“The tombe of Arthur in shining blacke stone was in front of ye altare. Ye can see hys size even now, an ye wis, in ye claye, and certain fragmentes that yet are for hym to seeke. Blacke and scarlet and golde was ye choire, save where they didde paint ye leaves in greene, and somme tyme browne where ye clausteres were.......The churche he was soe grete there was room enow in ye aisles and soe across ye altare in front of hym by Arthur's tombe.”
The Company of Avalon
In 1908 when the Bath and Wells Diocesan Trust acquired the grounds of Glastonbury Abbey they appointed Frederick Bligh Bond as director of excavations. At the time Bond was an architect practising in Bristol and an acknowledged authority on church architecture having overseen the restoration of a number of churches; at the time Bond must have appeared to be the ideal appointment to restore the overgrown ruins of the Abbey.
But unknown to the Church authorities at the time Bond had been a member of the Society for Psychical Research since 1902. He was also a member of the Theosophical Society and a Freemason. He used knowledge he had gleaned from these societies to unearth the ruins of the Abbey with remarkable success without the need to dig lengthy exploration trenches, unearthing chapels that showed no evidence above ground with remarkable accuracy.
Today Bond is remembered mainly for his occult practices in communications with the monks of Glaston; one of the first documented examples of psychic archaeology but a method clouded with controversy. Bond claimed to have commenced communications with the abbey monks in 1907, before he had been appointed by the Church of England.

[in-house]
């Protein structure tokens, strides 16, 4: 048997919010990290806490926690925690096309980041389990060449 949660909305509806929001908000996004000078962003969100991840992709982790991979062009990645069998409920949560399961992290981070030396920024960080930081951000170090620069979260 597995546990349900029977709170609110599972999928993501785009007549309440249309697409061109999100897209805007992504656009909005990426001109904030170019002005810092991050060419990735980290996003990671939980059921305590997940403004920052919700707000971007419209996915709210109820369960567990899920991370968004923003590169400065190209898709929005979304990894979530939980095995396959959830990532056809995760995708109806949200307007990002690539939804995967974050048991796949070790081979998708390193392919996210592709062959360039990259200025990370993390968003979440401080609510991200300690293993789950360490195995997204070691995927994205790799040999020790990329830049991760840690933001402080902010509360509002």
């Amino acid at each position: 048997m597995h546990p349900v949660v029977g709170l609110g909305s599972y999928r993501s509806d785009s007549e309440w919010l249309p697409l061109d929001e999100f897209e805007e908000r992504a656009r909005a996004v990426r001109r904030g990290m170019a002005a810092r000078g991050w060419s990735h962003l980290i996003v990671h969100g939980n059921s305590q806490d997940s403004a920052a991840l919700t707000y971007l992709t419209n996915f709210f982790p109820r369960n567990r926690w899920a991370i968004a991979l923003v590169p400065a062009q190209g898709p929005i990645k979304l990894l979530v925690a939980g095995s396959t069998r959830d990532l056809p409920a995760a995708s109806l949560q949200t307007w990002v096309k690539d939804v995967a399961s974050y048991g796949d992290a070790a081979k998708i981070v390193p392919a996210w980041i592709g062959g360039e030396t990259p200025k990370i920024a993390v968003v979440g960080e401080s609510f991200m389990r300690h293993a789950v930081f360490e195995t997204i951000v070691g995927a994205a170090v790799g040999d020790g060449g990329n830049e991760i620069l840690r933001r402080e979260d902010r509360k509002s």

In 1918 Bond's book 'The Gate of Remembrance' was published which revealed his excavations had been guided by psychic communications with the dead monks of the Abbey, which he termed the 'Company of Avalon'. Bond had been holding automatic writing sessions with Captain John Bartlett, aka John Alleyne, as a medium.
Bond asserts that the monks had instructed him where to dig in response to questions he asked. However, sceptics argue that Bond possessed sufficient knowledge of church architecture to have calculated the layout of the Abbey with reasonable accuracy. Perhaps.
But Bond was an Arthurian and soon after his appointment he searched for evidence of the King's black marble tomb in front of the high altar. Among Bond's earliest excavations at the Abbey, from 1908–9, a search was carried out at the east end of the Great Church. Here he found many fragments of black marble-like stone found in the vicinity of the high altar. One small fragment displayed part of arm in chain-mail & was suggested as being a relic from the tomb of Arthur. The antiquarian John Leland visited Glastonbury Abbey in the 1530's, just a few years before the Dissolution, but never mentioned any effigies in his description of King Arthur's tomb – but the monks of Glaston had. Today this artefact is exhibited in the Abbey museum among the display featuring the 12th century exhumation of King Arthur's grave.
Later Bond would turn his attention to the site of Arthur's grave south of the Lady Chapel but was dismissed by the Church of England before he could start excavations. Later Courtney Ralegh Radford, who visited Bond's excavations at Glastonbury as a child, would pick up the baton; there is evidence that Radford was influenced by Bond's earlier work at the Abbey.
Radford later referred to Bond as good an archaeologist, as good as any of his day. Bond had written up his excavation reports and published them in the Proceedings of the Somerset Archaeological Society. His drawings were few but of exceptional quality, providing highly detailed records of stone constructions found in trenches. However, from around fifty sittings with the monks that he recorded only about half of these got in to the book The Gate of Remembrance; one gets the feeling that there must have been a lot of information from the 'Company of Avalon' that he did not pass on to his general readership.